There are also farm based education committees that promote sustainable agriculture. People want to know how to do it. Sustainable agriculture is proud to have been the feature of some television specials during the past year. Steve Groff who operates Cedar Meadow Farm in Lancaster County was the subject of a PBS special “Journey to Planet Earth,” Groff has been a member of PASA as well as having served on the board.
Dr. Shiva from India speaks from Real Life Experiences.
The keynote speaker at the opening session was Dr. Vandana Shiva of New Delhi, India. Ms. Shiva is a world-renowned advocate for farmers, the environment, women, and freedom. She was a recent delegate to the World Trade Organization proceedings in Seattle.
In her homeland she organizes sustainable farmer training cooperatives, oversees the creation of a seed bank network, and has been busy fending off Monsanto's attempt to acquire the water rights to much of the agriculture in India.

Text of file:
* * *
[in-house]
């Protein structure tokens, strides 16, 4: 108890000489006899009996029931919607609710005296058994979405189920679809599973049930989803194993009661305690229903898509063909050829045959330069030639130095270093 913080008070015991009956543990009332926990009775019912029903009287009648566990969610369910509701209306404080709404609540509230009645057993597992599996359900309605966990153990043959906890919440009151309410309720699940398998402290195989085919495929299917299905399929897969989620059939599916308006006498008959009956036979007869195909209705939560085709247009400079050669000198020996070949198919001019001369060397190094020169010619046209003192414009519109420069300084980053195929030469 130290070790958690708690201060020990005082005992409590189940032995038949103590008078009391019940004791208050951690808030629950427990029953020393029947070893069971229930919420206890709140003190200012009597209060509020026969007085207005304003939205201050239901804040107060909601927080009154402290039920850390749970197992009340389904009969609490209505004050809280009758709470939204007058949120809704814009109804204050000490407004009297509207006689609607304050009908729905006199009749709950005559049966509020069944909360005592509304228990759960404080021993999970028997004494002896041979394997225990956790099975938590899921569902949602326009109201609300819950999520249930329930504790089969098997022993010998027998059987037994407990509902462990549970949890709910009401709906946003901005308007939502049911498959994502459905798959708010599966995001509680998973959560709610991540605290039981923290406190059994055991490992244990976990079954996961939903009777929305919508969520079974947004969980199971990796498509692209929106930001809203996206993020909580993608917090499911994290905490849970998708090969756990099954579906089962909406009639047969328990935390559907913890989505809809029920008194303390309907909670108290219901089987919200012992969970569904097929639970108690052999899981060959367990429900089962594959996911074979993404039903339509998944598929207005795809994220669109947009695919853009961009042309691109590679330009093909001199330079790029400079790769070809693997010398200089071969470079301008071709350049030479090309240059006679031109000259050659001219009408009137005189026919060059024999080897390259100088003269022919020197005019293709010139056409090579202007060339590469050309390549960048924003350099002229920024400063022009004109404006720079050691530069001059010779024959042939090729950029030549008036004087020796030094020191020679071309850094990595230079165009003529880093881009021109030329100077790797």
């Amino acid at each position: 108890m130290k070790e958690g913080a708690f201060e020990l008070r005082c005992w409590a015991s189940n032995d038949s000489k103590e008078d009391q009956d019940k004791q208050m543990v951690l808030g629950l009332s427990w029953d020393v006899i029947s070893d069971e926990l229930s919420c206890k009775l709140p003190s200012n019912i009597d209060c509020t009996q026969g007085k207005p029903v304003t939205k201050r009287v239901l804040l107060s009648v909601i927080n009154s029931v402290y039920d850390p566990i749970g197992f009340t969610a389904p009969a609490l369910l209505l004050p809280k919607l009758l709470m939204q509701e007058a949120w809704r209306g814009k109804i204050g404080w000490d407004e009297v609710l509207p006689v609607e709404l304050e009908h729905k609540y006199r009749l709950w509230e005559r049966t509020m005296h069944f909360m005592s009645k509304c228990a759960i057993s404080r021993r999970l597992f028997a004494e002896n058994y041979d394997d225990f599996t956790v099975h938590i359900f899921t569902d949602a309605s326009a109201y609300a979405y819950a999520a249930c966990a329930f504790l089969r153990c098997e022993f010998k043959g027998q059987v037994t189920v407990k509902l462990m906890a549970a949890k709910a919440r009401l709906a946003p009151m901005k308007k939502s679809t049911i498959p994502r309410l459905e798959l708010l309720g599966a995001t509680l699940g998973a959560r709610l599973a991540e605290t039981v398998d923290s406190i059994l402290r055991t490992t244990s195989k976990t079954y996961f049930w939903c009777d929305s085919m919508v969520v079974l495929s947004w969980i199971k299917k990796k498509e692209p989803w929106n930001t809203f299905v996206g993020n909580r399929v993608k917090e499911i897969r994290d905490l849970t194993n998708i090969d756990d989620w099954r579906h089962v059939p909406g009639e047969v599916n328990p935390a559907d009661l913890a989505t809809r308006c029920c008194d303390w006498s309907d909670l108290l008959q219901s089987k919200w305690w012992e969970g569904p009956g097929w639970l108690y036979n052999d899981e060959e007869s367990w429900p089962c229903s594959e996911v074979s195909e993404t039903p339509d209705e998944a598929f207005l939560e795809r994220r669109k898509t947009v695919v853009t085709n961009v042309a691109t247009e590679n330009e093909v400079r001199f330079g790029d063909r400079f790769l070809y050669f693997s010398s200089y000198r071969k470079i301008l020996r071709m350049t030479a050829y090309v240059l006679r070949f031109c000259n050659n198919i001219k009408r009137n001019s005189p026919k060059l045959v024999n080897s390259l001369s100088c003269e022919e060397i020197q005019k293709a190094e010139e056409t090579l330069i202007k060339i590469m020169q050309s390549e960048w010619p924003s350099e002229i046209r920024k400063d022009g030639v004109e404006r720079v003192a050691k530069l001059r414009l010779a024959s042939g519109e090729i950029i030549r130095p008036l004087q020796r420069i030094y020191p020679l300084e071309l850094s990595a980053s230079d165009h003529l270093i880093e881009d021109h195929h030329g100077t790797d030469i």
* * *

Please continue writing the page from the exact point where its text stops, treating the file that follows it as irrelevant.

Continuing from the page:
“You are doing the things we are doing in India,” she told conference attendees. “It is hard to meet normal people like you.”
In reference to the announcement made by PASA about the Rally for Rural America to be held in Washington in March Ms. Shiva said, “Clinton will be in India then. I think he should not go. He needs to hear the message of the rural community. He should stay home and listen to the message of the American farmers.”
According to Ms. Shiva, “The simplest way to save farms is to shut Wall Street down. Wall Street has become a casino economy. Healthy systems do not grow at that rate, but viruses do.”
As to the five biotech companies Ms. Shiva reports that she has a debate with them every couple months. “They do not like this woman from India,” she said.
“My knowledge does not come from agricultural textbooks. It comes from real life experiences.” said Shiva. “Most of the world does not live on $1 a day as the propagandists say. They live on biodiversity. Biodiversity produces all you need to live.”
Shiva went on to say, “You can't look at just one product. You have to look at the total production. Biodiversity works. We need multiple outputs for balanced diets. Diversity controls pests. Using pesticides means more pest problems. Remember hybrids do not reproduce. Farmers cannot save the seed and get more of the same.”